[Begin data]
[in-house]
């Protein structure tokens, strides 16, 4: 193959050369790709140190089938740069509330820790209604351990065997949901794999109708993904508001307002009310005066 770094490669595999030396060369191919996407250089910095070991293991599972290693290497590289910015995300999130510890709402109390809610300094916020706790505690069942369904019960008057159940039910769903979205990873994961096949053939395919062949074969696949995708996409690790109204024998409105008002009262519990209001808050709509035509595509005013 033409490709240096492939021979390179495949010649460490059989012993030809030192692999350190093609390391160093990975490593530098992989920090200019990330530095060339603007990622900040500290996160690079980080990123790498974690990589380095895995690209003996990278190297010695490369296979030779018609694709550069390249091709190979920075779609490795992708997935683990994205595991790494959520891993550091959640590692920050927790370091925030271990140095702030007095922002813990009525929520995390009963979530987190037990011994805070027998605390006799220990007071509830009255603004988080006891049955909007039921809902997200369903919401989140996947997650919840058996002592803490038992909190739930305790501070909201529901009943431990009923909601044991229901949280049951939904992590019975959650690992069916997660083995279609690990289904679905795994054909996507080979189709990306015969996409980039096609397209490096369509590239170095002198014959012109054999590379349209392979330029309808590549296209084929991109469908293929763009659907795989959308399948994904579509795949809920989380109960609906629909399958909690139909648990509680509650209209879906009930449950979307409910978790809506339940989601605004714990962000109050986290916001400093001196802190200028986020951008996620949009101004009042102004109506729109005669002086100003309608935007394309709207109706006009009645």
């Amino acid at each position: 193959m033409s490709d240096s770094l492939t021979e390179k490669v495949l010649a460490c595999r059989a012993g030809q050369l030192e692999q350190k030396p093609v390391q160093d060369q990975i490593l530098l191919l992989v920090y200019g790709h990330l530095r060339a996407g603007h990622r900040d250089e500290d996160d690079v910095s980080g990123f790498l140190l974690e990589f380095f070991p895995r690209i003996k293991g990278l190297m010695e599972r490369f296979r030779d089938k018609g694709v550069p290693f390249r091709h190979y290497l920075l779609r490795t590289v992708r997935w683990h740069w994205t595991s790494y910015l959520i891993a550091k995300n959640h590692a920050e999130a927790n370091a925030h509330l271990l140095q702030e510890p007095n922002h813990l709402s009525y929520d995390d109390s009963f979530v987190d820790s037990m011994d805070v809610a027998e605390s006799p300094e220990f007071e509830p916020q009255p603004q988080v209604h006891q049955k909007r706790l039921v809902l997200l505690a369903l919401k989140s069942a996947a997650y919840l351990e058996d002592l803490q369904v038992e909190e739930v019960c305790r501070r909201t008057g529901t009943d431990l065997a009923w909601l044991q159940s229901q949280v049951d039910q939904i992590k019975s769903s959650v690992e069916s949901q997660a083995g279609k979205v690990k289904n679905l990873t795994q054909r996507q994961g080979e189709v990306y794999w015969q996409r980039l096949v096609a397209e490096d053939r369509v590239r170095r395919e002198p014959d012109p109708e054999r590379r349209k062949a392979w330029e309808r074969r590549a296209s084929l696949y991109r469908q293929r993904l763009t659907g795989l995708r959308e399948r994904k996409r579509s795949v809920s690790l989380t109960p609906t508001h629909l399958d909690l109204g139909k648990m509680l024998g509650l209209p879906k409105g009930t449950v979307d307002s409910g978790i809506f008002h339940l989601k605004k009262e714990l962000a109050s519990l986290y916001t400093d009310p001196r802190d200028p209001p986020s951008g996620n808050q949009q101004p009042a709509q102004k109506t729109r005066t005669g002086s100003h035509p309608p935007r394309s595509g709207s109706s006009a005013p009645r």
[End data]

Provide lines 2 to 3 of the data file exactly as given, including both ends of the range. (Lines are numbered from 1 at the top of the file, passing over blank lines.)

């Protein structure tokens, strides 16, 4: 193959050369790709140190089938740069509330820790209604351990065997949901794999109708993904508001307002009310005066 770094490669595999030396060369191919996407250089910095070991293991599972290693290497590289910015995300999130510890709402109390809610300094916020706790505690069942369904019960008057159940039910769903979205990873994961096949053939395919062949074969696949995708996409690790109204024998409105008002009262519990209001808050709509035509595509005013 033409490709240096492939021979390179495949010649460490059989012993030809030192692999350190093609390391160093990975490593530098992989920090200019990330530095060339603007990622900040500290996160690079980080990123790498974690990589380095895995690209003996990278190297010695490369296979030779018609694709550069390249091709190979920075779609490795992708997935683990994205595991790494959520891993550091959640590692920050927790370091925030271990140095702030007095922002813990009525929520995390009963979530987190037990011994805070027998605390006799220990007071509830009255603004988080006891049955909007039921809902997200369903919401989140996947997650919840058996002592803490038992909190739930305790501070909201529901009943431990009923909601044991229901949280049951939904992590019975959650690992069916997660083995279609690990289904679905795994054909996507080979189709990306015969996409980039096609397209490096369509590239170095002198014959012109054999590379349209392979330029309808590549296209084929991109469908293929763009659907795989959308399948994904579509795949809920989380109960609906629909399958909690139909648990509680509650209209879906009930449950979307409910978790809506339940989601605004714990962000109050986290916001400093001196802190200028986020951008996620949009101004009042102004109506729109005669002086100003309608935007394309709207109706006009009645």
């Amino acid at each position: 193959m033409s490709d240096s770094l492939t021979e390179k490669v495949l010649a460490c595999r059989a012993g030809q050369l030192e692999q350190k030396p093609v390391q160093d060369q990975i490593l530098l191919l992989v920090y200019g790709h990330l530095r060339a996407g603007h990622r900040d250089e500290d996160d690079v910095s980080g990123f790498l140190l974690e990589f380095f070991p895995r690209i003996k293991g990278l190297m010695e599972r490369f296979r030779d089938k018609g694709v550069p290693f390249r091709h190979y290497l920075l779609r490795t590289v992708r997935w683990h740069w994205t595991s790494y910015l959520i891993a550091k995300n959640h590692a920050e999130a927790n370091a925030h509330l271990l140095q702030e510890p007095n922002h813990l709402s009525y929520d995390d109390s009963f979530v987190d820790s037990m011994d805070v809610a027998e605390s006799p300094e220990f007071e509830p916020q009255p603004q988080v209604h006891q049955k909007r706790l039921v809902l997200l505690a369903l919401k989140s069942a996947a997650y919840l351990e058996d002592l803490q369904v038992e909190e739930v019960c305790r501070r909201t008057g529901t009943d431990l065997a009923w909601l044991q159940s229901q949280v049951d039910q939904i992590k019975s769903s959650v690992e069916s949901q997660a083995g279609k979205v690990k289904n679905l990873t795994q054909r996507q994961g080979e189709v990306y794999w015969q996409r980039l096949v096609a397209e490096d053939r369509v590239r170095r395919e002198p014959d012109p109708e054999r590379r349209k062949a392979w330029e309808r074969r590549a296209s084929l696949y991109r469908q293929r993904l763009t659907g795989l995708r959308e399948r994904k996409r579509s795949v809920s690790l989380t109960p609906t508001h629909l399958d909690l109204g139909k648990m509680l024998g509650l209209p879906k409105g009930t449950v979307d307002s409910g978790i809506f008002h339940l989601k605004k009262e714990l962000a109050s519990l986290y916001t400093d009310p001196r802190d200028p209001p986020s951008g996620n808050q949009q101004p009042a709509q102004k109506t729109r005066t005669g002086s100003h035509p309608p935007r394309s595509g709207s109706s006009a005013p009645r």